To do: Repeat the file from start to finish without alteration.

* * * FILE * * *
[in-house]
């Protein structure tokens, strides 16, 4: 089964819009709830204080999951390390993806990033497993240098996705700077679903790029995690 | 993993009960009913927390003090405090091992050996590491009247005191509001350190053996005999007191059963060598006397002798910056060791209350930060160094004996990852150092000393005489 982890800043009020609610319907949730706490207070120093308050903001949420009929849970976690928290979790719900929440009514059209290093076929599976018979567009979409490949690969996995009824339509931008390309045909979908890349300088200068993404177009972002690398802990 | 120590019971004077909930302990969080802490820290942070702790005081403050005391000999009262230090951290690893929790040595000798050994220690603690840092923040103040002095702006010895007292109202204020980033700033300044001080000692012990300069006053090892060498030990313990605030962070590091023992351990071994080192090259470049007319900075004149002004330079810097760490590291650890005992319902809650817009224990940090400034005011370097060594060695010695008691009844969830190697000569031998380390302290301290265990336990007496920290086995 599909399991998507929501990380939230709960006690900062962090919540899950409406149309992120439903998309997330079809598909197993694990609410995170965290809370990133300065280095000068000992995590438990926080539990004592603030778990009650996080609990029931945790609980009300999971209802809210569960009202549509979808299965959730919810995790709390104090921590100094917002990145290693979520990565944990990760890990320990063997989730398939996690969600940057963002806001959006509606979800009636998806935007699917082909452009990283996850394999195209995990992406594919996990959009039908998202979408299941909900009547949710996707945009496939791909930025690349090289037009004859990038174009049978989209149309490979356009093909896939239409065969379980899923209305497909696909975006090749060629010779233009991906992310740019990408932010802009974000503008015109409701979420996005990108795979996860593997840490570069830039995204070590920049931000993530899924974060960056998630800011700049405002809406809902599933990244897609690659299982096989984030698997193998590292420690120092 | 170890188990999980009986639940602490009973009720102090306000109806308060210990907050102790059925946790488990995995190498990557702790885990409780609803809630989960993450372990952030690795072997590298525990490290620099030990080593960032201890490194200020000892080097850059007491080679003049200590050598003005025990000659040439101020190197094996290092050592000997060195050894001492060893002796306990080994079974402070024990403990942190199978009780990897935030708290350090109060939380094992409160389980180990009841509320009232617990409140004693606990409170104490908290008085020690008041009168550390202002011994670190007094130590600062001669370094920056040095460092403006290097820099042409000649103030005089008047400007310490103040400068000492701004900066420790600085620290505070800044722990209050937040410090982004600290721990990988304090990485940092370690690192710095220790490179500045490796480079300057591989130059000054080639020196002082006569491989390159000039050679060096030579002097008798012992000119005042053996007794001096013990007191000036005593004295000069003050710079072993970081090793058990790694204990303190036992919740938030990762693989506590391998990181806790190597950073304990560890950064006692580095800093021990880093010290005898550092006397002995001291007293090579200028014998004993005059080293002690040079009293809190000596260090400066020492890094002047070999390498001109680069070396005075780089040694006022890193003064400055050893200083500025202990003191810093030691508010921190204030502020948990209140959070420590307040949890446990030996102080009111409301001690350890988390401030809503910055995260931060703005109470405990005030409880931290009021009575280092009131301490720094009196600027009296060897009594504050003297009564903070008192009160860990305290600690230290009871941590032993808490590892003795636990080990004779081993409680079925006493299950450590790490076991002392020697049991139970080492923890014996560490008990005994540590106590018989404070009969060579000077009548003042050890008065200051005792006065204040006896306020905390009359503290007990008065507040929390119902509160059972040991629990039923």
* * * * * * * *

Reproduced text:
[in-house]
């Protein structure tokens, strides 16, 4: 089964819009709830204080999951390390993806990033497993240098996705700077679903790029995690 | 993993009960009913927390003090405090091992050996590491009247005191509001350190053996005999007191059963060598006397002798910056060791209350930060160094004996990852150092000393005489 982890800043009020609610319907949730706490207070120093308050903001949420009929849970976690928290979790719900929440009514059209290093076929599976018979567009979409490949690969996995009824339509931008390309045909979908890349300088200068993404177009972002690398802990 | 120590019971004077909930302990969080802490820290942070702790005081403050005391000999009262230090951290690893929790040595000798050994220690603690840092923040103040002095702006010895007292109202204020980033700033300044001080000692012990300069006053090892060498030990313990605030962070590091023992351990071994080192090259470049007319900075004149002004330079810097760490590291650890005992319902809650817009224990940090400034005011370097060594060695010695008691009844969830190697000569031998380390302290301290265990336990007496920290086995 599909399991998507929501990380939230709960006690900062962090919540899950409406149309992120439903998309997330079809598909197993694990609410995170965290809370990133300065280095000068000992995590438990926080539990004592603030778990009650996080609990029931945790609980009300999971209802809210569960009202549509979808299965959730919810995790709390104090921590100094917002990145290693979520990565944990990760890990320990063997989730398939996690969600940057963002806001959006509606979800009636998806935007699917082909452009990283996850394999195209995990992406594919996990959009039908998202979408299941909900009547949710996707945009496939791909930025690349090289037009004859990038174009049978989209149309490979356009093909896939239409065969379980899923209305497909696909975006090749060629010779233009991906992310740019990408932010802009974000503008015109409701979420996005990108795979996860593997840490570069830039995204070590920049931000993530899924974060960056998630800011700049405002809406809902599933990244897609690659299982096989984030698997193998590292420690120092 | 170890188990999980009986639940602490009973009720102090306000109806308060210990907050102790059925946790488990995995190498990557702790885990409780609803809630989960993450372990952030690795072997590298525990490290620099030990080593960032201890490194200020000892080097850059007491080679003049200590050598003005025990000659040439101020190197094996290092050592000997060195050894001492060893002796306990080994079974402070024990403990942190199978009780990897935030708290350090109060939380094992409160389980180990009841509320009232617990409140004693606990409170104490908290008085020690008041009168550390202002011994670190007094130590600062001669370094920056040095460092403006290097820099042409000649103030005089008047400007310490103040400068000492701004900066420790600085620290505070800044722990209050937040410090982004600290721990990988304090990485940092370690690192710095220790490179500045490796480079300057591989130059000054080639020196002082006569491989390159000039050679060096030579002097008798012992000119005042053996007794001096013990007191000036005593004295000069003050710079072993970081090793058990790694204990303190036992919740938030990762693989506590391998990181806790190597950073304990560890950064006692580095800093021990880093010290005898550092006397002995001291007293090579200028014998004993005059080293002690040079009293809190000596260090400066020492890094002047070999390498001109680069070396005075780089040694006022890193003064400055050893200083500025202990003191810093030691508010921190204030502020948990209140959070420590307040949890446990030996102080009111409301001690350890988390401030809503910055995260931060703005109470405990005030409880931290009021009575280092009131301490720094009196600027009296060897009594504050003297009564903070008192009160860990305290600690230290009871941590032993808490590892003795636990080990004779081993409680079925006493299950450590790490076991002392020697049991139970080492923890014996560490008990005994540590106590018989404070009969060579000077009548003042050890008065200051005792006065204040006896306020905390009359503290007990008065507040929390119902509160059972040991629990039923």